The dramatic turn of events in Northern Ireland politics inevitably led to mixed reactions among politicians.
Speaking after a statement by the arms chief General John de Chastelain, who confirmed that the IRA had disposed of the largest consignment of weapons so far, UUP leader David Trimble said the arms body had not done enough to meet his concerns.
He said there was a "lack of transparency" over IRA disarmament.
"There was clear agreement between us and republicans we were talking to that there should be greater transparency.
"We had made it very clear to the governments and General de Chastelain that what we needed was a transparent report of major acts of decommissioning of a nature
which would have a significant impact on public opinion and demonstrate that we were in a different context.
"Unfortunately we have not had that. We have not had that at all."
However, Sinn Fein President Gerry Adams said he did not know how the situation "could be sorted out" following Mr Trimble's remarks.
"We as a leadership... are profoundly disappointed and surprised at this latest turn of events," he said.
"We had an agreement. Republicans have delivered on that agreement.
"No-one was in any doubts about what was involved in our efforts to put together the next phases of this process. It required a date certain for the election, and we have got that.
"The we bent our will to ensure that that election occurred in an atmosphere which would lead to the sustainable, uninterrupted establishment of all of the institutions."
SDLP leader Mark Durkan said he was dismayed at the developments.
"What we had was hype this morning, hope this afternoon and now this evening it's a debacle," he said.
DUP deputy leader Peter Robinson said: "I think this is so bad for David Trimble that the prime minister could once again decide that he is going to go back and cancel the elections.
"I understand from my sources
that the prime minister is angry about what has happened, he doesn't believe that this was what was signed up to.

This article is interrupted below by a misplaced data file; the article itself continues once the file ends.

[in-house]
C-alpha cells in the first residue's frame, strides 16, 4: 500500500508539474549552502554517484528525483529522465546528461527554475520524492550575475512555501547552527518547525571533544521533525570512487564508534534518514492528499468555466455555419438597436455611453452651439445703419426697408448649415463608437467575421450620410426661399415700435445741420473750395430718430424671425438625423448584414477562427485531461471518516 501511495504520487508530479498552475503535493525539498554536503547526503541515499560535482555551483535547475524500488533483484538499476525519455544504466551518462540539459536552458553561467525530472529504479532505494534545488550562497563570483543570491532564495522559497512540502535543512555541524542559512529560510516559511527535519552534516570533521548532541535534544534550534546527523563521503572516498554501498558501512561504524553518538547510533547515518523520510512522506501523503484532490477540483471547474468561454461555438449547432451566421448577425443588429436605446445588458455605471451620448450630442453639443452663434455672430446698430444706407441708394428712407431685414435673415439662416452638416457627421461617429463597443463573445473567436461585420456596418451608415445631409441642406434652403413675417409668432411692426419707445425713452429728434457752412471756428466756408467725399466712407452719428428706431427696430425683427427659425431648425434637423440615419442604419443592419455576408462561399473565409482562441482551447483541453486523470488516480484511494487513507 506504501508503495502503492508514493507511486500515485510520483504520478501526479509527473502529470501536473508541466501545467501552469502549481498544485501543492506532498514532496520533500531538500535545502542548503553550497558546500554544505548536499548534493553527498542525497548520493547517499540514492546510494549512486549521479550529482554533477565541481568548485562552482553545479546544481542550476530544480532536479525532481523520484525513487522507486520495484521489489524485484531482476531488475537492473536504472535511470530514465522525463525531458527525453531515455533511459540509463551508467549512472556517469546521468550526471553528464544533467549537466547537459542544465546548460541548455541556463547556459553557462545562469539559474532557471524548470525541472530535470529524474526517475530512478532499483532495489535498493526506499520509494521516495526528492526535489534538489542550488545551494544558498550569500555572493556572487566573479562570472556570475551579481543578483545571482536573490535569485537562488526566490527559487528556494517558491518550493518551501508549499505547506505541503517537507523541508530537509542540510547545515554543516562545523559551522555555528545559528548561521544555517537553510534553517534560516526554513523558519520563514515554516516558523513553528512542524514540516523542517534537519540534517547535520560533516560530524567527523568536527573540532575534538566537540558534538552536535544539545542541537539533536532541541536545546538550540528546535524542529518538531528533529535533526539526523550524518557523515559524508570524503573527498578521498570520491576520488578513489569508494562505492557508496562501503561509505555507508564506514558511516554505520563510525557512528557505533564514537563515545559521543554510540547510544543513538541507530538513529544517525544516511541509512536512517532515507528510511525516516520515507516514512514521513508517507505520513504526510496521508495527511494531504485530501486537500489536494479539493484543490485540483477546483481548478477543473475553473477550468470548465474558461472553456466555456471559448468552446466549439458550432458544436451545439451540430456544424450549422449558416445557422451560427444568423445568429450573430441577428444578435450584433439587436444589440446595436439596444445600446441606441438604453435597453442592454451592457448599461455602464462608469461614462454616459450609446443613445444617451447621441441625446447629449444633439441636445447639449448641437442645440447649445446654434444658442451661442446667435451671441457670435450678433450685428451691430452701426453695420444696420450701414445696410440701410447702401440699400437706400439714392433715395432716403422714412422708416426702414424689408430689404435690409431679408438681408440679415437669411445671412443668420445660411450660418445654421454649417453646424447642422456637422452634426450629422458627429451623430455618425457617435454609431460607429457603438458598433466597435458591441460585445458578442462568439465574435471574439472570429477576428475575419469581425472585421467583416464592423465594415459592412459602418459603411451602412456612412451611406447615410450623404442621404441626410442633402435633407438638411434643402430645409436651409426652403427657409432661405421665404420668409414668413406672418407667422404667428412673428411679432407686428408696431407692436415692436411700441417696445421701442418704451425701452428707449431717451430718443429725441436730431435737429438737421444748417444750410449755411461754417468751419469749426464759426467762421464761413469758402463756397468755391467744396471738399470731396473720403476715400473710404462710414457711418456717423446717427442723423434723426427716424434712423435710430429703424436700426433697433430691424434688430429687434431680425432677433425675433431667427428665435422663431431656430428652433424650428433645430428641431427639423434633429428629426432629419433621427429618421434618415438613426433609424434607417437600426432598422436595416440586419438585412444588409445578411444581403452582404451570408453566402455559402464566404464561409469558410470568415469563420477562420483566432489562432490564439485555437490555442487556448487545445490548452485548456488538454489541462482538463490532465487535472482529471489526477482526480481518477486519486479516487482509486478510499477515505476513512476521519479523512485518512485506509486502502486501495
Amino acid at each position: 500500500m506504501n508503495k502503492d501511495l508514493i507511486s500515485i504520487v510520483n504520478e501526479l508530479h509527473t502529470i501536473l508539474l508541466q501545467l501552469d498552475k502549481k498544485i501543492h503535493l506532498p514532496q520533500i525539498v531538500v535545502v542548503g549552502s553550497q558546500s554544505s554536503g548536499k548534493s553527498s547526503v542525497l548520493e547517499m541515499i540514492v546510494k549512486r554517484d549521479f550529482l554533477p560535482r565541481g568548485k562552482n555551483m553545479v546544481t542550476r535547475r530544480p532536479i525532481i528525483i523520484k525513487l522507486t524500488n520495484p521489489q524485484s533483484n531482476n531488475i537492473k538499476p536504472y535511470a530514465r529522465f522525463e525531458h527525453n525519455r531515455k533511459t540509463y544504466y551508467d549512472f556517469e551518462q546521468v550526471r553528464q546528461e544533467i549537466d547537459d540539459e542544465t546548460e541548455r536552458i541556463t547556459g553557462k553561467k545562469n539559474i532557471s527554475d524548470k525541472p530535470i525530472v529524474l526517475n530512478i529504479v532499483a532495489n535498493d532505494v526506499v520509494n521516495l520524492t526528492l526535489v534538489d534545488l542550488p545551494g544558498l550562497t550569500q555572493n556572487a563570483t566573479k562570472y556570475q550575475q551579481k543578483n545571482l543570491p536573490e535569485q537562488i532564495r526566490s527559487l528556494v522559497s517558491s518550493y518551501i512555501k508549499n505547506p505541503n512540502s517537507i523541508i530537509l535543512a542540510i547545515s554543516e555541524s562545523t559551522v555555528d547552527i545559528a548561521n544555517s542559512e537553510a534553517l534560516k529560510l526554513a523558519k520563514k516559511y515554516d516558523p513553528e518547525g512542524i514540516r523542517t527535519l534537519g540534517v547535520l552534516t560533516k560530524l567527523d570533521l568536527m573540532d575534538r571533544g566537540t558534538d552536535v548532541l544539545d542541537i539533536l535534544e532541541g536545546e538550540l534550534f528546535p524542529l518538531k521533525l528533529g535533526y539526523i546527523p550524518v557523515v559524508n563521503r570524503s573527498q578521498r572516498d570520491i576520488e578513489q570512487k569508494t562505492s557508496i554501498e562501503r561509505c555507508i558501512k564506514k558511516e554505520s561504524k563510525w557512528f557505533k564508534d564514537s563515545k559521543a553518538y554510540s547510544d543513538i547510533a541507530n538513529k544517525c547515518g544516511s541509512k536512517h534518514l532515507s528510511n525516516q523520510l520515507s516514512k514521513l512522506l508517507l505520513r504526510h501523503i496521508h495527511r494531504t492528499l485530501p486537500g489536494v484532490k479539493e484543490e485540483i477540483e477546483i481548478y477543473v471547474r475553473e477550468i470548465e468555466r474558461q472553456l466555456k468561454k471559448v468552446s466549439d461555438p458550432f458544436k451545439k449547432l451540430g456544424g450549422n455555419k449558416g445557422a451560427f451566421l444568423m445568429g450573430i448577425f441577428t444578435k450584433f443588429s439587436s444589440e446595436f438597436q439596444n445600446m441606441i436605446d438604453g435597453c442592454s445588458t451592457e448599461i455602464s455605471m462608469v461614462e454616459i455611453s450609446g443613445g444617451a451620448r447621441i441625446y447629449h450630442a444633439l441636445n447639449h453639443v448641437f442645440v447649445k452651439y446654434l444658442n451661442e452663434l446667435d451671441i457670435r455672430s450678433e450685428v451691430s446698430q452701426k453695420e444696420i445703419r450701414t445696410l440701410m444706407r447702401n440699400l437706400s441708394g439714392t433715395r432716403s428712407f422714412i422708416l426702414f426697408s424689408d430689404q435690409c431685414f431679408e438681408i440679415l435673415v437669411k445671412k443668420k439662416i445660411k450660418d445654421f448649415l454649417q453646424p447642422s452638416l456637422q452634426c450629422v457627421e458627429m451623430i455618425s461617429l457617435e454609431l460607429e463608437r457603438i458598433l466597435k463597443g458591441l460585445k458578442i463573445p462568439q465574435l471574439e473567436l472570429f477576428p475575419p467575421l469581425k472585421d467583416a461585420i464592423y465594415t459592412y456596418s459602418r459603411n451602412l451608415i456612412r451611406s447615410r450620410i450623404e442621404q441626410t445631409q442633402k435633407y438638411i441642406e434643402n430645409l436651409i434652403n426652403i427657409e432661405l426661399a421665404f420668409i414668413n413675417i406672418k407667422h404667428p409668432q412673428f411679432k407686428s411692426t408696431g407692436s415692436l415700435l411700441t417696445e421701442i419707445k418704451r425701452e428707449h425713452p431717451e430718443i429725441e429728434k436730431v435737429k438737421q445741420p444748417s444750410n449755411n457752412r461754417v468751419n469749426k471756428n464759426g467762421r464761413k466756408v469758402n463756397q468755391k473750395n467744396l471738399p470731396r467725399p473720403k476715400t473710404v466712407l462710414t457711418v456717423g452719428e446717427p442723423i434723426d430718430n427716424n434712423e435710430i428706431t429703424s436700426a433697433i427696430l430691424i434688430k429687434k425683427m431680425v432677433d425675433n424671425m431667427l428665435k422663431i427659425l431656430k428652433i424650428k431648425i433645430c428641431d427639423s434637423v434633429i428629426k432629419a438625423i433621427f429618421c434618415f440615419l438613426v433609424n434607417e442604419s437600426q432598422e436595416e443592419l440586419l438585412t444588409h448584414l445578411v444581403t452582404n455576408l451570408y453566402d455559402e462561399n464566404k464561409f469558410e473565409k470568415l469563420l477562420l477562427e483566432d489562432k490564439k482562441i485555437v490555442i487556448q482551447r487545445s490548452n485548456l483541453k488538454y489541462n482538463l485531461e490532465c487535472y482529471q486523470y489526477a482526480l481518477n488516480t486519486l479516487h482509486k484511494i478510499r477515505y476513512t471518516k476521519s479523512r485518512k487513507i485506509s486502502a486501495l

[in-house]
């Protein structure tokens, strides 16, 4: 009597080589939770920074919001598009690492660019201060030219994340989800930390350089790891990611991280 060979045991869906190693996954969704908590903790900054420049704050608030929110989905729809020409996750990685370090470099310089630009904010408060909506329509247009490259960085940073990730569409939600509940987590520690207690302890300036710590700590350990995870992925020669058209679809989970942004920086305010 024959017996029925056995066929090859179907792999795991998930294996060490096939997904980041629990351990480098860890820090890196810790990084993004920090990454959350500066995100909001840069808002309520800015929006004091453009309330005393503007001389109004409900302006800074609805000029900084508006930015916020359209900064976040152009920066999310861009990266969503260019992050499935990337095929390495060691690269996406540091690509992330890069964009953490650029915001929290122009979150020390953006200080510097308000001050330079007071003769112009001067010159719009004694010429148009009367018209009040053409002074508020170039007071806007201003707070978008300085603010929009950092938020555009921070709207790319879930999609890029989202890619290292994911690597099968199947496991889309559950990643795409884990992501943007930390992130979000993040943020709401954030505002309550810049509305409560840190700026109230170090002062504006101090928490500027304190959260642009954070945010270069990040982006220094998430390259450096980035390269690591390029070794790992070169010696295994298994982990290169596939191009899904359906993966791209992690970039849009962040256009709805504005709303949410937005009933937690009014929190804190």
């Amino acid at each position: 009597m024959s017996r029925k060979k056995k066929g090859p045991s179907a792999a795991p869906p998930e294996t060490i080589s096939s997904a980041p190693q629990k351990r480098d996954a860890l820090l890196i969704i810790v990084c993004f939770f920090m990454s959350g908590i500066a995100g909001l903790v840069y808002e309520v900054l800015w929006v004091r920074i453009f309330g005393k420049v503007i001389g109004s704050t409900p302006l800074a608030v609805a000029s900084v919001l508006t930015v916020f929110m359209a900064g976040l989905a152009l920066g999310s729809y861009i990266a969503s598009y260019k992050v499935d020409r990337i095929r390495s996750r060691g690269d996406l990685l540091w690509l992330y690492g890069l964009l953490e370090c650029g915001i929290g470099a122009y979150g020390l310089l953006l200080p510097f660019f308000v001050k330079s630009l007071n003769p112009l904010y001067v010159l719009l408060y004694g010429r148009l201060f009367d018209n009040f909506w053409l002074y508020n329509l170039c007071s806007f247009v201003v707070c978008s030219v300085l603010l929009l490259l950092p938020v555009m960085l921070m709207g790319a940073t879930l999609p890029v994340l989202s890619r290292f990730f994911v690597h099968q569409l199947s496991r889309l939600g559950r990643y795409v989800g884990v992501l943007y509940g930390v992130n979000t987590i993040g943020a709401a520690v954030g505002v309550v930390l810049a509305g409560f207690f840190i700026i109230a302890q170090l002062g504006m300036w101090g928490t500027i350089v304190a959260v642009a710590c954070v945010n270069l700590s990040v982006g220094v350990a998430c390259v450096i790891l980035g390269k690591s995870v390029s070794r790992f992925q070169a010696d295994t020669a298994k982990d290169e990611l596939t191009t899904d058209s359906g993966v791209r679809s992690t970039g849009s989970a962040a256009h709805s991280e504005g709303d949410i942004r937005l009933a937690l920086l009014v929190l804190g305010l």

"David Trimble is apparently apoplectic at the present time - he is so angry about what is going on."
Hardline Ulster Unionist MP Jeffrey Donaldson said Mr Trimble had been "hung out to dry by the IRA".
"He thought he had a deal with Gerry Adams, but I am told it was not even committed to paper - what kind of a deal is that?
"The credibility of this deal is shot through to pieces tonight. The Ulster Unionists are going to have to go back to the drawing board on this one - we are going to have a tough time explaining this one to the electorate."
UK Unionist Robert McCartney said: "Either Trimble is up the left, to use a local expression, or Gerry is up the left, but it cannot be a political settlement for the future of Northern Ireland."
Alliance party leader David Ford said he was not sure he had seen "republicans accept in clear and unambiguous terms all that is in paragraph 13 of the joint declaration".
Jane Morrice of the Women's Coalition said all pro-Agreement parties had a huge task now in rebuilding public confidence "and in demonstrating their determination to make the process work".
Progressive Unionist Party leader David Ervine said while what had happened was significant, there was more to come.
"Since unionism always worries about the intent of republicans, not only what happens today but effectively every subsequent day for some period now, will either add to or detract from the quality of all of this today. So I think we have to wait and see," he said.
Most computers will open this document automatically. You may need to download Adobe Acrobat Reader to open this PDF document.